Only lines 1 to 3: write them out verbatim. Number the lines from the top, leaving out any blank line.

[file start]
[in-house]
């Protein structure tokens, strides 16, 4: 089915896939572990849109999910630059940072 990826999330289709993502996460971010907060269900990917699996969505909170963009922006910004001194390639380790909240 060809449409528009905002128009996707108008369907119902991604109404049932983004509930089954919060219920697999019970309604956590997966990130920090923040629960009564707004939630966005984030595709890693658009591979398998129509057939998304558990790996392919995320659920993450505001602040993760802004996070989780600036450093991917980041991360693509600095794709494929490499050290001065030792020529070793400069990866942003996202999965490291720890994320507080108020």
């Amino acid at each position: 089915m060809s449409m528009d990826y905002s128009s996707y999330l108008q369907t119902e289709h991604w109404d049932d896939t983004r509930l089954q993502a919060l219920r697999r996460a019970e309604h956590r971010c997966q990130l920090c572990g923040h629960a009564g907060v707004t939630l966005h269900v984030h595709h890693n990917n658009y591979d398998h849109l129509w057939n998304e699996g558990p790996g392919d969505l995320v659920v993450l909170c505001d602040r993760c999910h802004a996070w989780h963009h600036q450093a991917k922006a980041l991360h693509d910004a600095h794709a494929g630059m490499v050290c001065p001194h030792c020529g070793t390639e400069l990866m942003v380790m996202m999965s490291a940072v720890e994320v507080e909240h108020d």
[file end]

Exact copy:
[in-house]
């Protein structure tokens, strides 16, 4: 089915896939572990849109999910630059940072 990826999330289709993502996460971010907060269900990917699996969505909170963009922006910004001194390639380790909240 060809449409528009905002128009996707108008369907119902991604109404049932983004509930089954919060219920697999019970309604956590997966990130920090923040629960009564707004939630966005984030595709890693658009591979398998129509057939998304558990790996392919995320659920993450505001602040993760802004996070989780600036450093991917980041991360693509600095794709494929490499050290001065030792020529070793400069990866942003996202999965490291720890994320507080108020």
């Amino acid at each position: 089915m060809s449409m528009d990826y905002s128009s996707y999330l108008q369907t119902e289709h991604w109404d049932d896939t983004r509930l089954q993502a919060l219920r697999r996460a019970e309604h956590r971010c997966q990130l920090c572990g923040h629960a009564g907060v707004t939630l966005h269900v984030h595709h890693n990917n658009y591979d398998h849109l129509w057939n998304e699996g558990p790996g392919d969505l995320v659920v993450l909170c505001d602040r993760c999910h802004a996070w989780h963009h600036q450093a991917k922006a980041l991360h693509d910004a600095h794709a494929g630059m490499v050290c001065p001194h030792c020529g070793t390639e400069l990866m942003v380790m996202m999965s490291a940072v720890e994320v507080e909240h108020d």